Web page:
I’m glad you liked my drawing, Ngina. As to reminding yourself that you can only do so much, that’s what I had to remind myself with the drawing. :) Neither art nor technology are my forte so drawings by necessity have to be basic. But I am glad I at least figured out a way to put diagrams on the blog!
Ngina Otiende says
Simple art sometimes has the greatest impact, least frills = most impact :). At least for me it does. You are way ahead, i have no idea how to put up diagrams on posts! if I ever need to do so, now i know where to run for help ;)
Haha, that would be an exciting day that I could be the one to give someone techy help! But you’re right – I can with these little diagrams! Let me know if you get the urge to draw and post one. :)
Ngina Otiende says
Deb Wolf says
I think as Christians we sometimes confuse insecurity and humility. Insecurity comes from within and is fueled by envy and want. Humility comes from relationship and who we are in Christ. I keep the phrase “it’s not about me,” constantly running through my head. It helps, except when as Kari said, “I am tired, hungry, or stressed.” After those ugly moments my prayer is always that the Lord’s love and forgiveness will point me right back to humility and hopefully helps me stop comparing myself to other people . . . at least for a moment.
Wow, good point, Deb. Insecurity is fueled by envy and want – so true. That’s the problem with seeing ourselves as bottom dogs. It makes us envy the top dogs and want that for ourselves. But if we see ourselves as in Christ, it’s much easier to forget about ourselves (because we’re already filled up) and focus on loving others.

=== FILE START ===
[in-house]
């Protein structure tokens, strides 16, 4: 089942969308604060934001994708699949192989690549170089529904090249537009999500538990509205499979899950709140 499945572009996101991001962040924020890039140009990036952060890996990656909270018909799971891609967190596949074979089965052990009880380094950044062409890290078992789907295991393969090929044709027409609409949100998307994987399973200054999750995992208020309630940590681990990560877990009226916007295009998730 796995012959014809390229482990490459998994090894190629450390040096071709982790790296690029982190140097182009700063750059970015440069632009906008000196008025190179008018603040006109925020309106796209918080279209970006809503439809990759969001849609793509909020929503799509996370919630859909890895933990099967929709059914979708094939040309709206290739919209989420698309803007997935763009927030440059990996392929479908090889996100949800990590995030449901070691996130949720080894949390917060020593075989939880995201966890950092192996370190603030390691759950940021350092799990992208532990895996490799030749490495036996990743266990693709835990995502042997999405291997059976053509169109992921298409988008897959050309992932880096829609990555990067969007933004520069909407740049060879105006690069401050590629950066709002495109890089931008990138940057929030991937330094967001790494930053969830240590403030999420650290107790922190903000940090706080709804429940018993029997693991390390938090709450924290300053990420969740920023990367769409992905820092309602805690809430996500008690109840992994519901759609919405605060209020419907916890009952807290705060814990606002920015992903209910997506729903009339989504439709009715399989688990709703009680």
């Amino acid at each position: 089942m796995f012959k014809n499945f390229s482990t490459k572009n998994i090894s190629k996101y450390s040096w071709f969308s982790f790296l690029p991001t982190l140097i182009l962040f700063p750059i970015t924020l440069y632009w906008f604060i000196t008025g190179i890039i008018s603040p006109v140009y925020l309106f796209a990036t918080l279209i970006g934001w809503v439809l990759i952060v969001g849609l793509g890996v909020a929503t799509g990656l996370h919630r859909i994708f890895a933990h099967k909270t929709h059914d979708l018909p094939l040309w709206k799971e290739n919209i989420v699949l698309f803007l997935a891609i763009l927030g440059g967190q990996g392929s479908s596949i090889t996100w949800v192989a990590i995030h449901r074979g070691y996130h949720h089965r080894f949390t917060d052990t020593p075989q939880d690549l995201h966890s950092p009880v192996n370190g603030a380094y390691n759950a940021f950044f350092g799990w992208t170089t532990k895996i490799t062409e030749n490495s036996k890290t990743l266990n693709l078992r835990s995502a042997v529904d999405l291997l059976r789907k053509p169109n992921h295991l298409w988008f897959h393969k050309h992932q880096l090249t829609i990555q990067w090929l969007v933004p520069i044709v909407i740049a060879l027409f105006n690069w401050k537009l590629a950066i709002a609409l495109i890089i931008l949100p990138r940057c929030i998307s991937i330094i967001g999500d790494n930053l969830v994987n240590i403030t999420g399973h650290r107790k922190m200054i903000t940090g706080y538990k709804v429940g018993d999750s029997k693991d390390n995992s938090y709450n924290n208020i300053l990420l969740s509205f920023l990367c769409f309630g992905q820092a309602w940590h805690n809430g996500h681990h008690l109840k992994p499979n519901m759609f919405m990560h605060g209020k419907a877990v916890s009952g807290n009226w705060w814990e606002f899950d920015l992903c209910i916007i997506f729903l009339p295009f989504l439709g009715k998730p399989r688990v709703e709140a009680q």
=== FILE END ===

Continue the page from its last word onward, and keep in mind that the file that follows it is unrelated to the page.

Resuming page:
Kari Scare says
Satan definitely is the author of confusion, and he wants us to feel insecure, envious, wanting, etc. If we are focusing on those feelings, even if we are focusing on how badly we feel about them, guess where we’re not focusing? As we focus more on Christ and less on ourselves, it’s amazing how this confusion clears itself up, doesn’t it? Doesn’t mean we don’t have to deal with “stuff” in our lives, but a focus on Him sure makes the dealing with happen.
Deb Wolf says
You are absolutely right Kari, We still have “stuff” to handle . . .
I used to be a fixer. Especially when it came to emotions. I’m sure I made more messes than I ever helped. As my trust for Christ has grown, I am more able to let the Holy Spirit do His work. He does a vastly better job than I do anyway. :-)
I no longer want to be “top dog” nor do I worry about being “bottom dog” . . . I just want to be in Christ! One day at a time.
Kari Scare says
That He does. Emotions can be so dangerous. He is teaching me to make right decisions based on His Truth rather than on my emotions. Much better way to live. And you’re right… focusing on being with Christ makes us not worry about our position in the world.
Loren Pinilis says
I know insecurity is something I struggle with. I find a lot of times it’s not just damaging to our own self-image and peace but it can affect our actions. Think of Gideon – an insecure man who eventually summoned up the nerve to trust God and follow God.
That’s interesting, Loren. I can’t remember much about Gideon. I’ll have to check it out – thanks for the heads up. I’m guessing there are very few people if any who haven’t struggled with insecurity at one point or another. I’m learning it can be a real growing experience.